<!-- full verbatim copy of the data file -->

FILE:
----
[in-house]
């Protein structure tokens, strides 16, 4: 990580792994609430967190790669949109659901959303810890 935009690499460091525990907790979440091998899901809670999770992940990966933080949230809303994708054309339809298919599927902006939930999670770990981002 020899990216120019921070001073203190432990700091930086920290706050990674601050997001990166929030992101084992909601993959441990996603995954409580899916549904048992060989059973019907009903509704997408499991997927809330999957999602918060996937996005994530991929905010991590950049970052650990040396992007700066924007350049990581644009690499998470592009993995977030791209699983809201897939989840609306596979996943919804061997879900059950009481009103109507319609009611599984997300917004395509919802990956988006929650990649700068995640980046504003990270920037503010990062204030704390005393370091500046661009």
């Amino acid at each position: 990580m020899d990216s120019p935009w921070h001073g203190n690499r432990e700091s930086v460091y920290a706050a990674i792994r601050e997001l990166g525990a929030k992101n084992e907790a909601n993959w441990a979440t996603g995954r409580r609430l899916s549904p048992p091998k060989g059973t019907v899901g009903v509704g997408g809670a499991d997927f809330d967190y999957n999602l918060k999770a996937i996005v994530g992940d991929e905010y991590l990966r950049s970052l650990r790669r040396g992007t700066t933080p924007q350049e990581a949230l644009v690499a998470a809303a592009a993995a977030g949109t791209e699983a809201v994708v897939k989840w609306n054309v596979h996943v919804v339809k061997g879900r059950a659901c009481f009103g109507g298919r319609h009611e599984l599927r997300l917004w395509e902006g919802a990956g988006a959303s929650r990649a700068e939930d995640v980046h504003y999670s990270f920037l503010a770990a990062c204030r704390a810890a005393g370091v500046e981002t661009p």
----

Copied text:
[in-house]
């Protein structure tokens, strides 16, 4: 990580792994609430967190790669949109659901959303810890 935009690499460091525990907790979440091998899901809670999770992940990966933080949230809303994708054309339809298919599927902006939930999670770990981002 020899990216120019921070001073203190432990700091930086920290706050990674601050997001990166929030992101084992909601993959441990996603995954409580899916549904048992060989059973019907009903509704997408499991997927809330999957999602918060996937996005994530991929905010991590950049970052650990040396992007700066924007350049990581644009690499998470592009993995977030791209699983809201897939989840609306596979996943919804061997879900059950009481009103109507319609009611599984997300917004395509919802990956988006929650990649700068995640980046504003990270920037503010990062204030704390005393370091500046661009």
């Amino acid at each position: 990580m020899d990216s120019p935009w921070h001073g203190n690499r432990e700091s930086v460091y920290a706050a990674i792994r601050e997001l990166g525990a929030k992101n084992e907790a909601n993959w441990a979440t996603g995954r409580r609430l899916s549904p048992p091998k060989g059973t019907v899901g009903v509704g997408g809670a499991d997927f809330d967190y999957n999602l918060k999770a996937i996005v994530g992940d991929e905010y991590l990966r950049s970052l650990r790669r040396g992007t700066t933080p924007q350049e990581a949230l644009v690499a998470a809303a592009a993995a977030g949109t791209e699983a809201v994708v897939k989840w609306n054309v596979h996943v919804v339809k061997g879900r059950a659901c009481f009103g109507g298919r319609h009611e599984l599927r997300l917004w395509e902006g919802a990956g988006a959303s929650r990649a700068e939930d995640v980046h504003y999670s990270f920037l503010a770990a990062c204030r704390a810890a005393g370091v500046e981002t661009p």